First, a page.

The Overthrow: Hatch by Kenneth Oppel

The Overthrow: Hatch by Kenneth Oppel. Alfred A. Knopf, 9781984894762, 2020

Format: Hardcover, 399 pages

Rating: 1-5 (5 is an excellent or a Starred review) 4

Genre:  Science Fiction

What did you like about the book? The second book of the The Overthhrow series will be sure to engage readers and fans of Oppel’s work.  This book can be read out of sequence, as the title provides enough back-story to familiarize readers with events that happened in book 1, Bloom.  The story is told from the perspectives of three friends: Petra, Anaya and Seth.  Due to this, readers are given more insight into the main characters.  All three characters have grown up together and faced adversity and strange things that started growing on their bodies, as a team.  When a cryptogenic species starts to overtake the planet, all of them became aware of abilities that allow them immunity from environmental attacks.  They soon realize that other children are having similar changes, feathers, fur, and acid resistant-skin.  The new abilities do not go unnoticed by the government. Afraid that they may be giving information to the alien invaders, scientists isolate them in an underground bunker to study their adaptations.  The three main characters are having problems agreeing on whether the scientists’ end-goal is to help or hurt them or how to help the rest of humanity.  Matters begin to heat up when Anaya is contacted by one of the aliens.  Now they have to decide whether all the children should stay or run for their lives.  The story is detailed with many supporting characters being well fleshed out.  The end of the book contains the first chapter of the third installment of the series, a perk for fans of the series.  Readers will be hard pressed to put this down.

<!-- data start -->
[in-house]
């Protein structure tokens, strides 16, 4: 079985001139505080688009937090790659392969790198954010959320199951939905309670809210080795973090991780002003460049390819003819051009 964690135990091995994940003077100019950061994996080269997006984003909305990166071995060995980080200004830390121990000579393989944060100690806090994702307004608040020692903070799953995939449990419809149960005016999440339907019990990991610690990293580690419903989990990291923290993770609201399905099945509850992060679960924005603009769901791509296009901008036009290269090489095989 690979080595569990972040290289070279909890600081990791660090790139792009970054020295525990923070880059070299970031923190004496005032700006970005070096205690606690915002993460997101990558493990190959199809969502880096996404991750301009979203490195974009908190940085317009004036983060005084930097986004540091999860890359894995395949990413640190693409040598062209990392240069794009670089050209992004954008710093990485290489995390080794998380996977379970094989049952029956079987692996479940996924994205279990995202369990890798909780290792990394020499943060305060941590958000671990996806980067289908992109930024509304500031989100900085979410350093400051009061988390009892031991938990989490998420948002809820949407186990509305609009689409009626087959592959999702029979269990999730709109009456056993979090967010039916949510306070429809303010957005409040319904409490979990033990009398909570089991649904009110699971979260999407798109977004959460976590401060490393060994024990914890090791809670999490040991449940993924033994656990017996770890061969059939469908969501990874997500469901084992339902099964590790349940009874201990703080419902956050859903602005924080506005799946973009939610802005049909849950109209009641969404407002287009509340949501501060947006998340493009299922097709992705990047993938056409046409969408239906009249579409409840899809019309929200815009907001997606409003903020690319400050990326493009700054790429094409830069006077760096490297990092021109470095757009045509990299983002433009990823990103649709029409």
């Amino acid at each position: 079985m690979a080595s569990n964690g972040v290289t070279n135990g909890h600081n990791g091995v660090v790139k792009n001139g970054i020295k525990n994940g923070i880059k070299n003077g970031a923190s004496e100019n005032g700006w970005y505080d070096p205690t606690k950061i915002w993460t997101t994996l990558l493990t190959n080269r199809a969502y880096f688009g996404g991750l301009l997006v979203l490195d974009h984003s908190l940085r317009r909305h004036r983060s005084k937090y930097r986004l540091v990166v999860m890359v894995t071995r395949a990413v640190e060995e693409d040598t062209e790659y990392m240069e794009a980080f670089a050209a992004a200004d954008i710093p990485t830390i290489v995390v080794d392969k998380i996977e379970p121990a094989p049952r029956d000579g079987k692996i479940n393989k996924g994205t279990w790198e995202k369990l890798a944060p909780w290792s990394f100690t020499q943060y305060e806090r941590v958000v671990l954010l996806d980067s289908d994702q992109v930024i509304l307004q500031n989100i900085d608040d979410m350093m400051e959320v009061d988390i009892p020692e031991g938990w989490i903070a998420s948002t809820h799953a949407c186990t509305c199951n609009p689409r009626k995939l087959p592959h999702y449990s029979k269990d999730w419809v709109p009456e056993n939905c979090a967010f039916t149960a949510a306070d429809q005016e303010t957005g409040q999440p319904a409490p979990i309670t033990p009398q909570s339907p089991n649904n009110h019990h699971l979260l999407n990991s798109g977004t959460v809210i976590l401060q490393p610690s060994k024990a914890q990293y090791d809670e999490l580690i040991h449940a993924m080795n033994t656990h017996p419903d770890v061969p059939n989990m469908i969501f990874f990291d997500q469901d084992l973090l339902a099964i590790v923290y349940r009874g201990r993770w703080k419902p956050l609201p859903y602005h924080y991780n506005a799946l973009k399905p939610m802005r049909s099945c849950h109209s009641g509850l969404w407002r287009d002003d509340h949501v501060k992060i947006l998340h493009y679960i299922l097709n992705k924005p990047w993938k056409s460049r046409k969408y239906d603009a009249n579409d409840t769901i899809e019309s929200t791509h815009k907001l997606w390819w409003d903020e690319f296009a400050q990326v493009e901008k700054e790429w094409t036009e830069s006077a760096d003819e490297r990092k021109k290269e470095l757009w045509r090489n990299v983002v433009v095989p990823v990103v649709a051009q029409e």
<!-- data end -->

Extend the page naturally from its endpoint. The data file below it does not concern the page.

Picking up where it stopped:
Anything you didn’t like about it?  The plot is easy to follow. Acronyms are used and not explained in this volume that may have been explained in the first.  

To whom would you recommend this book? Readers in grades 5 and up who enjoy stories about aliens, friendship, or other titles by Oppel, will enjoy this text.  

Who should buy this book? This would be a good purchase for intermediate schools or public libraries that cannot get enough Science Fictional or Oppel novels.  

Where would you shelve it? Science Fiction 

Should we (librarians/readers) put this on the top of our “to read” piles?  I feel that this title would reside near the top of a “to read” pile.

Reviewer’s Name, Library (or school), City and State: Elena Schuck, Nathaniel H. Wixon School Library, Dennis, Massachusetts

Date of review: May 27, 2021

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